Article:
Introduction: Population health surveys inform and demonstrate the impact of public health policies. However, the performance of such surveys in specific groups of interest (e.g., Hispanics/Latinos in a neighborhood of New York City) is rarely studied. Method: We compared measures for obesity, hypertension, diabetes, and current smoking based on the New York City Community Health Survey (CHS, a telephone survey of New York City adults) with the Hispanic Community Health Survey/Study of Latinos (HCHS/SOL), an in-person survey of Hispanic/Latino adults in four communities in the United States (2008-2011), including the Bronx. CHS data were limited to Hispanic/Latinos living in the HCHS/SOL Bronx catchment area. Results: Compared with CHS, HCHS/SOL estimated higher prevalence of obesity (in HCHS/SOL, PHCHS/SOL = 45.0% vs. in CHS, PCHS = 30.6%, p <.01) and current smoking (PHCHS/SOL = 21.2% vs. PCHS = 16.2%, p <.01) but similar for hypertension (PHCHS/SOL = 33.1% vs. PCHS = 33.8%, p >.05) and diabetes (PHCHS/SOL = 15.2% vs. PCHS = 15.7%, p >.05). Stratified estimates (by age, sex, education, and Hispanic/Latino heritage) followed similar trends. Conclusion: Our study emphasizes the importance of assessing potential bias in population-based surveys of Hispanics/Latinos and other populations of interest and highlights the complex nature of measuring health outcomes via population-based surveys.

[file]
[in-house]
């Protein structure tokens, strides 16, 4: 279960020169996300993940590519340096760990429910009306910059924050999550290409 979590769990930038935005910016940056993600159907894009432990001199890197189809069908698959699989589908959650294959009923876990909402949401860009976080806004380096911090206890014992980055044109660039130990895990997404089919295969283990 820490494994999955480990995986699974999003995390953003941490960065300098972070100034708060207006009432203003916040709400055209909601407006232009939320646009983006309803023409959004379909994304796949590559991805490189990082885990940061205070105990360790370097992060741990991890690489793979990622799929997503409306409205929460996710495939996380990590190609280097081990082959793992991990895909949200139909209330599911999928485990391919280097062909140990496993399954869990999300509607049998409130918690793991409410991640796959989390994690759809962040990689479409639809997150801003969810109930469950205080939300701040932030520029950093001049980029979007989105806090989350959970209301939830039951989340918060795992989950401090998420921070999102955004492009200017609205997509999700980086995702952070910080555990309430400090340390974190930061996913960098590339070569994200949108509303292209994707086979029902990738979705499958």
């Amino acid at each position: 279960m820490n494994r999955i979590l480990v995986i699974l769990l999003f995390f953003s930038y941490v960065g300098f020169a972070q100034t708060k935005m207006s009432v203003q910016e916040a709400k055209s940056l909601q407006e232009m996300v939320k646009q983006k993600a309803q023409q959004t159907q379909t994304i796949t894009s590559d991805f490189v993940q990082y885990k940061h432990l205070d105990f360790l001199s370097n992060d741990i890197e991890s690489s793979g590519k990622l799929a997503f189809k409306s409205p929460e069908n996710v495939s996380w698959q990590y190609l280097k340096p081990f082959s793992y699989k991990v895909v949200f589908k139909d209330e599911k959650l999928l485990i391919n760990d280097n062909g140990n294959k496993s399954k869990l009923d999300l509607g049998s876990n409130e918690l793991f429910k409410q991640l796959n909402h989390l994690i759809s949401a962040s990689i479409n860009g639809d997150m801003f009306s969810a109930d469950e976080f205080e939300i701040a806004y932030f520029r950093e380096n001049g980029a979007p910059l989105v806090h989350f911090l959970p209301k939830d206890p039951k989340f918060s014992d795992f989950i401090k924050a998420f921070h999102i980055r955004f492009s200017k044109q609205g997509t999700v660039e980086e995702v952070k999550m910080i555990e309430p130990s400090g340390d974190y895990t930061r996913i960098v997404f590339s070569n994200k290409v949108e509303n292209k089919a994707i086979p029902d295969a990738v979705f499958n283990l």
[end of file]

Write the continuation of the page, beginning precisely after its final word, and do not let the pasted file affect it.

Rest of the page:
- Latino health
- population survey